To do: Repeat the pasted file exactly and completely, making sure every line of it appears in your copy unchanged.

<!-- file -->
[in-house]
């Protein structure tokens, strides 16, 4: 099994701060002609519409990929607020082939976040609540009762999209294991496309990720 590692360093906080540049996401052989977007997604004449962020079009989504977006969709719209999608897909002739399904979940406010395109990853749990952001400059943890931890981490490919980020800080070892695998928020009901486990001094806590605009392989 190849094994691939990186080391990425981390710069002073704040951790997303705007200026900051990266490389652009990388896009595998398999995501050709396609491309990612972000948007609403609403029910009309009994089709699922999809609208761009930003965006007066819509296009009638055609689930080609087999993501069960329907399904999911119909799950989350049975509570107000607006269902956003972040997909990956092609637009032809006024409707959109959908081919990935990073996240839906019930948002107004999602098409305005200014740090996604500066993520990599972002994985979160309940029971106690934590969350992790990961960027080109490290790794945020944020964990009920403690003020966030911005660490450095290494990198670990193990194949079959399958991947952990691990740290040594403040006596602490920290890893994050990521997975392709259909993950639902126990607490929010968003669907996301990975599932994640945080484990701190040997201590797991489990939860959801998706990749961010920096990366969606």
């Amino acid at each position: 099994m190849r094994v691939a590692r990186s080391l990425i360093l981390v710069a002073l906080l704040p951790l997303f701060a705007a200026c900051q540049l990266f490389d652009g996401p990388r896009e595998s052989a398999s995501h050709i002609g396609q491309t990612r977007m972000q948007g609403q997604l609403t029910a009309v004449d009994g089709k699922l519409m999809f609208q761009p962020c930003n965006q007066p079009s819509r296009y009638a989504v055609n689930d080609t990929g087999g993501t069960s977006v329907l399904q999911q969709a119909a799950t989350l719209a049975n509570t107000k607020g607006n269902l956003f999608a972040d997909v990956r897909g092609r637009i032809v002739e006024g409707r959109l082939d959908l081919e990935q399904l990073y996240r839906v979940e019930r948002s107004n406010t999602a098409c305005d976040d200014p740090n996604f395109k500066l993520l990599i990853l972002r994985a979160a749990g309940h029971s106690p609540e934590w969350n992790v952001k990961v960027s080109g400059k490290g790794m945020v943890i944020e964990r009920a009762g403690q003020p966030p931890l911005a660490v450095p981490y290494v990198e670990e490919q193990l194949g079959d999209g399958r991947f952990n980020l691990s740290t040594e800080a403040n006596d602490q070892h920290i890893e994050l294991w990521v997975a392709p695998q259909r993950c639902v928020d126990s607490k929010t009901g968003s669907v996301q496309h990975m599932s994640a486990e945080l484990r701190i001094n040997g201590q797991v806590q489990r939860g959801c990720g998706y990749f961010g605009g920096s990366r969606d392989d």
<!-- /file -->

[in-house]
């Protein structure tokens, strides 16, 4: 099994701060002609519409990929607020082939976040609540009762999209294991496309990720 590692360093906080540049996401052989977007997604004449962020079009989504977006969709719209999608897909002739399904979940406010395109990853749990952001400059943890931890981490490919980020800080070892695998928020009901486990001094806590605009392989 190849094994691939990186080391990425981390710069002073704040951790997303705007200026900051990266490389652009990388896009595998398999995501050709396609491309990612972000948007609403609403029910009309009994089709699922999809609208761009930003965006007066819509296009009638055609689930080609087999993501069960329907399904999911119909799950989350049975509570107000607006269902956003972040997909990956092609637009032809006024409707959109959908081919990935990073996240839906019930948002107004999602098409305005200014740090996604500066993520990599972002994985979160309940029971106690934590969350992790990961960027080109490290790794945020944020964990009920403690003020966030911005660490450095290494990198670990193990194949079959399958991947952990691990740290040594403040006596602490920290890893994050990521997975392709259909993950639902126990607490929010968003669907996301990975599932994640945080484990701190040997201590797991489990939860959801998706990749961010920096990366969606």
């Amino acid at each position: 099994m190849r094994v691939a590692r990186s080391l990425i360093l981390v710069a002073l906080l704040p951790l997303f701060a705007a200026c900051q540049l990266f490389d652009g996401p990388r896009e595998s052989a398999s995501h050709i002609g396609q491309t990612r977007m972000q948007g609403q997604l609403t029910a009309v004449d009994g089709k699922l519409m999809f609208q761009p962020c930003n965006q007066p079009s819509r296009y009638a989504v055609n689930d080609t990929g087999g993501t069960s977006v329907l399904q999911q969709a119909a799950t989350l719209a049975n509570t107000k607020g607006n269902l956003f999608a972040d997909v990956r897909g092609r637009i032809v002739e006024g409707r959109l082939d959908l081919e990935q399904l990073y996240r839906v979940e019930r948002s107004n406010t999602a098409c305005d976040d200014p740090n996604f395109k500066l993520l990599i990853l972002r994985a979160a749990g309940h029971s106690p609540e934590w969350n992790v952001k990961v960027s080109g400059k490290g790794m945020v943890i944020e964990r009920a009762g403690q003020p966030p931890l911005a660490v450095p981490y290494v990198e670990e490919q193990l194949g079959d999209g399958r991947f952990n980020l691990s740290t040594e800080a403040n006596d602490q070892h920290i890893e994050l294991w990521v997975a392709p695998q259909r993950c639902v928020d126990s607490k929010t009901g968003s669907v996301q496309h990975m599932s994640a486990e945080l484990r701190i001094n040997g201590q797991v806590q489990r939860g959801c990720g998706y990749f961010g605009g920096s990366r969606d392989d």